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Upgrading to Hyper-Threading? The PL-iP4 Adapter from PowerLeap

Summary: It Works - But Not Always

Our tests show that when upgrading to HT by using the adapter of a third-party manufacturer, things can go seriously wrong.

With the iP4 from PowerLeap, two out of four boards (Intel 845EBT and MSI 648Max) refused to work with the current BIOS. Without the adapter, however, they functioned as expected. There were no problems with the boards from AOpen and Gigabyte; both detected a Hyper-Threading CPU and our Windows XP test installation worked irreproachably with both virtual processors.

We are still hoping for a compatibility list on the manufacturer's website; this could make life considerably easier for those who are interested in it. Until then, we would try upgrading a mainboard only if:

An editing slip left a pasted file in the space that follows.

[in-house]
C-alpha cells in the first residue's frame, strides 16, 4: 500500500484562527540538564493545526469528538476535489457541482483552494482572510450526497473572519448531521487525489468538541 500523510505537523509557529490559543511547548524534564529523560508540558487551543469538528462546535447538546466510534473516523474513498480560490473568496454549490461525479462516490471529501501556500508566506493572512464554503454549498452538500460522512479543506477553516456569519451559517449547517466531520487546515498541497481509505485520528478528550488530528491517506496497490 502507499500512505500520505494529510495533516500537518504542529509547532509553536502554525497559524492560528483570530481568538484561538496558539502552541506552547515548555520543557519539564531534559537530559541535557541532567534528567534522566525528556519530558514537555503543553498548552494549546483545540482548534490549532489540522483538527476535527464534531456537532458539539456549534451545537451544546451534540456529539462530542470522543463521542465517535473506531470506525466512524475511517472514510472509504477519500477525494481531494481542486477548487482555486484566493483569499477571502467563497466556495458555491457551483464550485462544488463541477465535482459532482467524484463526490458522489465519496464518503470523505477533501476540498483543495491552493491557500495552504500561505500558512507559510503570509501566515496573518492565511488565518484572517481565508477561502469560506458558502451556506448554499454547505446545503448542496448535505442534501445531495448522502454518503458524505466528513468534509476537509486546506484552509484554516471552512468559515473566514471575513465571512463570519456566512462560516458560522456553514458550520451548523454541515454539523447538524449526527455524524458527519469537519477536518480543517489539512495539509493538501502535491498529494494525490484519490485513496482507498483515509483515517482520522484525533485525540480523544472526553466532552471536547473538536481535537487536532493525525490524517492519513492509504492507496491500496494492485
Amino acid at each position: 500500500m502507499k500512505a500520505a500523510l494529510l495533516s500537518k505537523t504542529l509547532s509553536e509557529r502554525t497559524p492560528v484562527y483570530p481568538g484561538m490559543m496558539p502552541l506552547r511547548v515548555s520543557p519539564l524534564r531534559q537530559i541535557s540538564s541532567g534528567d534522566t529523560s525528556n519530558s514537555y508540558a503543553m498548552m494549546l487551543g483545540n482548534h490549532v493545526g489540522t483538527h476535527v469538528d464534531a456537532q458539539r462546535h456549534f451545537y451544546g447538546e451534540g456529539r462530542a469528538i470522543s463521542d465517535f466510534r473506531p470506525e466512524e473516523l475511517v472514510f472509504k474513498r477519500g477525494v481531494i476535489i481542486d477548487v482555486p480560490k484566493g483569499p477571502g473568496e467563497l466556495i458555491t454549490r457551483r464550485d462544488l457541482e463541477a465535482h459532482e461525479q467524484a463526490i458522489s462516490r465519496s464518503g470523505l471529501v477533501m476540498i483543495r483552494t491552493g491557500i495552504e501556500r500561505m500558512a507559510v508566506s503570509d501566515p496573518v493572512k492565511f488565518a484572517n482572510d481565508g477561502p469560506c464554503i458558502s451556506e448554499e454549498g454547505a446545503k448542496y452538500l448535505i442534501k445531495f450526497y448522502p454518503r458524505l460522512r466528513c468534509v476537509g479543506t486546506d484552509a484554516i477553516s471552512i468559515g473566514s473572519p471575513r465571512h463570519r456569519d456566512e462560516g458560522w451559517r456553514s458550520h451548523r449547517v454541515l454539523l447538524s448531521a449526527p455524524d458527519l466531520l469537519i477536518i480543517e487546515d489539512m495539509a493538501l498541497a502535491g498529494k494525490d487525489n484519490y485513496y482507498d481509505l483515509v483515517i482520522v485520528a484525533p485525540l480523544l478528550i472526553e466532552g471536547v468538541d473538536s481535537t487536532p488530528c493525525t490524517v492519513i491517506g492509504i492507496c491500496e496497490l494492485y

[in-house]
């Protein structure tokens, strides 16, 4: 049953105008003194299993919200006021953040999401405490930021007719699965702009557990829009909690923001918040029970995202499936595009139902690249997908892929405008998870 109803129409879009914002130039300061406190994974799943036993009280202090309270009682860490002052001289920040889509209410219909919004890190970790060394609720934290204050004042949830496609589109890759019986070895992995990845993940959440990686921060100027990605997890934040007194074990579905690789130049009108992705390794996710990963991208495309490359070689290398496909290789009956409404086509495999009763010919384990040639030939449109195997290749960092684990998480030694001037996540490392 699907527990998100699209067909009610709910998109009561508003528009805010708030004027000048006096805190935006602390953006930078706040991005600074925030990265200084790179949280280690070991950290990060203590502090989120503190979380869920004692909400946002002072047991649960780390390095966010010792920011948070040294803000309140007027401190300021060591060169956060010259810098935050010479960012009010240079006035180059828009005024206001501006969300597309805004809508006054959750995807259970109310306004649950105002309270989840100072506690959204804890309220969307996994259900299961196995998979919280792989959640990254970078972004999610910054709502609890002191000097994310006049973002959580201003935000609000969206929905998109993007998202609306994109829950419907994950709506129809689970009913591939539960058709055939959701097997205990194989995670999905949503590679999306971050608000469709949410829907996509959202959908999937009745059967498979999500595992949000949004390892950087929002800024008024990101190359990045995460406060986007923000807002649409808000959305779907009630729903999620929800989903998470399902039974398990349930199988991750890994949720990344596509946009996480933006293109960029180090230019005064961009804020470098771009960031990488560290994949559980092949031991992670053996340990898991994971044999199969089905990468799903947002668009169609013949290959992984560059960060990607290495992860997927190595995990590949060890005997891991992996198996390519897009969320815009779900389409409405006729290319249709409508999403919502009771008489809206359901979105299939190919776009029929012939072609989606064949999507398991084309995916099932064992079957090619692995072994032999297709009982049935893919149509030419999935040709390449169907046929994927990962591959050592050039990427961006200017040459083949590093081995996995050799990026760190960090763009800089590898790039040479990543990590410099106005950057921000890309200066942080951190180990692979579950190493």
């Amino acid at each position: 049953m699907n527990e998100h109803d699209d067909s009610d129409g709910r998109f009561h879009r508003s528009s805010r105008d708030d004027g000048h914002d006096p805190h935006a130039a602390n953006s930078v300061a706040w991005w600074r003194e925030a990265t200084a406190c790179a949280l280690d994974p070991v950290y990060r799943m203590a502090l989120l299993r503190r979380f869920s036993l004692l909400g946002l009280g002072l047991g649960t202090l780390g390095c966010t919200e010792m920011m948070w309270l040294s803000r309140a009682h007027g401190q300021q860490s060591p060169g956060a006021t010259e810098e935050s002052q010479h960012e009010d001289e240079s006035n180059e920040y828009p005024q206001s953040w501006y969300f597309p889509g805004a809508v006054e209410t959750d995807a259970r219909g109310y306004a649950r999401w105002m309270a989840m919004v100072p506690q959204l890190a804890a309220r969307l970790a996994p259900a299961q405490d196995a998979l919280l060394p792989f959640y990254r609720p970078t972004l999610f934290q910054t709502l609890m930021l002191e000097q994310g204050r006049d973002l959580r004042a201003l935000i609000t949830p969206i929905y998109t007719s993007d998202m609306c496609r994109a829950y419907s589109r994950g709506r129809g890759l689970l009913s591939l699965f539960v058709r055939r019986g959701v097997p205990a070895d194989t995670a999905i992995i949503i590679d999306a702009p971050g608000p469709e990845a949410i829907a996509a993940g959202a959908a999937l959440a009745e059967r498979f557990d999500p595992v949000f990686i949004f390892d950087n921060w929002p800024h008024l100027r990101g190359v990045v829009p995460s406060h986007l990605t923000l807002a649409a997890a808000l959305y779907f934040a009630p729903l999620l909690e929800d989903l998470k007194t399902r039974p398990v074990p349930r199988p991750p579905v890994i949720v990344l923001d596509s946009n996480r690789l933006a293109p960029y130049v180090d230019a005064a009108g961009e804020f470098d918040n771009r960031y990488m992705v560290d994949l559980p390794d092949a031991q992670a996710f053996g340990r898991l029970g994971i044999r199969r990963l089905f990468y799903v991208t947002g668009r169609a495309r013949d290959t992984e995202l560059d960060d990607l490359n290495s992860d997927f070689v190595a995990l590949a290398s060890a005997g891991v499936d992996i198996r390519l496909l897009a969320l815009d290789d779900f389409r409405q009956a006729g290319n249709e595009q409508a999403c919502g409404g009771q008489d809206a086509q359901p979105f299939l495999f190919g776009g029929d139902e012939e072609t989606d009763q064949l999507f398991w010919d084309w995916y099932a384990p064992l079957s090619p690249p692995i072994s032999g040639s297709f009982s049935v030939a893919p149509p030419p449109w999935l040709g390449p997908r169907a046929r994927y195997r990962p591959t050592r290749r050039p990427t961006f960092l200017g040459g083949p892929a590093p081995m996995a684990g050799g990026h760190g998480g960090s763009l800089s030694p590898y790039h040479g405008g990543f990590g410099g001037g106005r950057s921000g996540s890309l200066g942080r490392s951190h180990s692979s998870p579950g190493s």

• it was bought no more than a few months before the Pentium 4 with HT was released (November 2002);
  • it is based on an Intel chipset of the 845 or 850 class and is suitable for 533 MHz FSB;
  • a current BIOS is available for the board (i.e., a version whose release date is more recent than that of the Pentium 4 with HT).

With regard to performance, only Hyper-Threading can be recommended; the benchmarks are proof positive of the obvious advantages of this technology. It is not by accident that Intel will soon introduce other Pentium 4 CPUs, which offer HT at even lower clock rates.

Arguments in favor of the PowerLeap adapter solution are the simple installation and the presumably low price: if you take into account the cost for a Pentium 4 with Hyper-Threading, an estimated $20 is suddenly not such a high price to pay. In any case, you should choose an accommodating dealer, who will accept a return of the adapter if the upgrade does not work out.